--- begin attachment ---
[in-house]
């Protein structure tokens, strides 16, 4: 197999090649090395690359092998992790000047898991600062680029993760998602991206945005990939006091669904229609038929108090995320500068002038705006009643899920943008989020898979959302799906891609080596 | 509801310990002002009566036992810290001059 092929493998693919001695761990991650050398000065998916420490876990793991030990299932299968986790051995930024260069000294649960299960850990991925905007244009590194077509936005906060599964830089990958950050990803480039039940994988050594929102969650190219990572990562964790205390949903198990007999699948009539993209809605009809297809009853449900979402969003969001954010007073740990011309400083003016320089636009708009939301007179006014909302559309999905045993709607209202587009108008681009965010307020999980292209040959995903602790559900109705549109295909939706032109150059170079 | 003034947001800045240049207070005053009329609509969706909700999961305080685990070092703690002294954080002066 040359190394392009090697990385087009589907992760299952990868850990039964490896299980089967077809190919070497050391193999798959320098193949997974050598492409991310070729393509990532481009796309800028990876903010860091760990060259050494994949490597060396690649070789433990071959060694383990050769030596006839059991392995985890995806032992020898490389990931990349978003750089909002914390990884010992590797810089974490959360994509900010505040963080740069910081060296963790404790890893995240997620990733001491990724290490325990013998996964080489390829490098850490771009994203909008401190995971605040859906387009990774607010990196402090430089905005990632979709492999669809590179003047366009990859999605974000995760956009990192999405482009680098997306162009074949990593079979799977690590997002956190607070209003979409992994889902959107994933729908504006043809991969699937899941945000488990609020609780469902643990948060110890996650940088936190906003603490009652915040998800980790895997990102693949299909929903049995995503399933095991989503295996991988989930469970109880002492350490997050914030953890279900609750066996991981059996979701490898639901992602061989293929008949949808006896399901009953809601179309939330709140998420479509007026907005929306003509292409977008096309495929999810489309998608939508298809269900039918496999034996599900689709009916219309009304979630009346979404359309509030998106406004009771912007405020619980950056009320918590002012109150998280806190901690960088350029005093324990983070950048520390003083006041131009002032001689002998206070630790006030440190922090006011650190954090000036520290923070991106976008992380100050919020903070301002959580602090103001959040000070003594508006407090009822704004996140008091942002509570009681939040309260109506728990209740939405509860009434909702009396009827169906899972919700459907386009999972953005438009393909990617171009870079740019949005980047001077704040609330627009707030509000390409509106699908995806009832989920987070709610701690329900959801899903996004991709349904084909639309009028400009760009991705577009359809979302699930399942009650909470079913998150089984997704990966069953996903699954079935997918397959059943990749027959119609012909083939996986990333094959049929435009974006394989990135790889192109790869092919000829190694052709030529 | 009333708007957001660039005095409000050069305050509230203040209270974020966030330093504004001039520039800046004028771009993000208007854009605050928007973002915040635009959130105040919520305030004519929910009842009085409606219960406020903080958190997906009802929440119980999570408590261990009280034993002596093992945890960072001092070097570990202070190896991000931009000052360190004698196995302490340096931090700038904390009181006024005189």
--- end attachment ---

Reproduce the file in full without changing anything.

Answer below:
[in-house]
């Protein structure tokens, strides 16, 4: 197999090649090395690359092998992790000047898991600062680029993760998602991206945005990939006091669904229609038929108090995320500068002038705006009643899920943008989020898979959302799906891609080596 | 509801310990002002009566036992810290001059 092929493998693919001695761990991650050398000065998916420490876990793991030990299932299968986790051995930024260069000294649960299960850990991925905007244009590194077509936005906060599964830089990958950050990803480039039940994988050594929102969650190219990572990562964790205390949903198990007999699948009539993209809605009809297809009853449900979402969003969001954010007073740990011309400083003016320089636009708009939301007179006014909302559309999905045993709607209202587009108008681009965010307020999980292209040959995903602790559900109705549109295909939706032109150059170079 | 003034947001800045240049207070005053009329609509969706909700999961305080685990070092703690002294954080002066 040359190394392009090697990385087009589907992760299952990868850990039964490896299980089967077809190919070497050391193999798959320098193949997974050598492409991310070729393509990532481009796309800028990876903010860091760990060259050494994949490597060396690649070789433990071959060694383990050769030596006839059991392995985890995806032992020898490389990931990349978003750089909002914390990884010992590797810089974490959360994509900010505040963080740069910081060296963790404790890893995240997620990733001491990724290490325990013998996964080489390829490098850490771009994203909008401190995971605040859906387009990774607010990196402090430089905005990632979709492999669809590179003047366009990859999605974000995760956009990192999405482009680098997306162009074949990593079979799977690590997002956190607070209003979409992994889902959107994933729908504006043809991969699937899941945000488990609020609780469902643990948060110890996650940088936190906003603490009652915040998800980790895997990102693949299909929903049995995503399933095991989503295996991988989930469970109880002492350490997050914030953890279900609750066996991981059996979701490898639901992602061989293929008949949808006896399901009953809601179309939330709140998420479509007026907005929306003509292409977008096309495929999810489309998608939508298809269900039918496999034996599900689709009916219309009304979630009346979404359309509030998106406004009771912007405020619980950056009320918590002012109150998280806190901690960088350029005093324990983070950048520390003083006041131009002032001689002998206070630790006030440190922090006011650190954090000036520290923070991106976008992380100050919020903070301002959580602090103001959040000070003594508006407090009822704004996140008091942002509570009681939040309260109506728990209740939405509860009434909702009396009827169906899972919700459907386009999972953005438009393909990617171009870079740019949005980047001077704040609330627009707030509000390409509106699908995806009832989920987070709610701690329900959801899903996004991709349904084909639309009028400009760009991705577009359809979302699930399942009650909470079913998150089984997704990966069953996903699954079935997918397959059943990749027959119609012909083939996986990333094959049929435009974006394989990135790889192109790869092919000829190694052709030529 | 009333708007957001660039005095409000050069305050509230203040209270974020966030330093504004001039520039800046004028771009993000208007854009605050928007973002915040635009959130105040919520305030004519929910009842009085409606219960406020903080958190997906009802929440119980999570408590261990009280034993002596093992945890960072001092070097570990202070190896991000931009000052360190004698196995302490340096931090700038904390009181006024005189």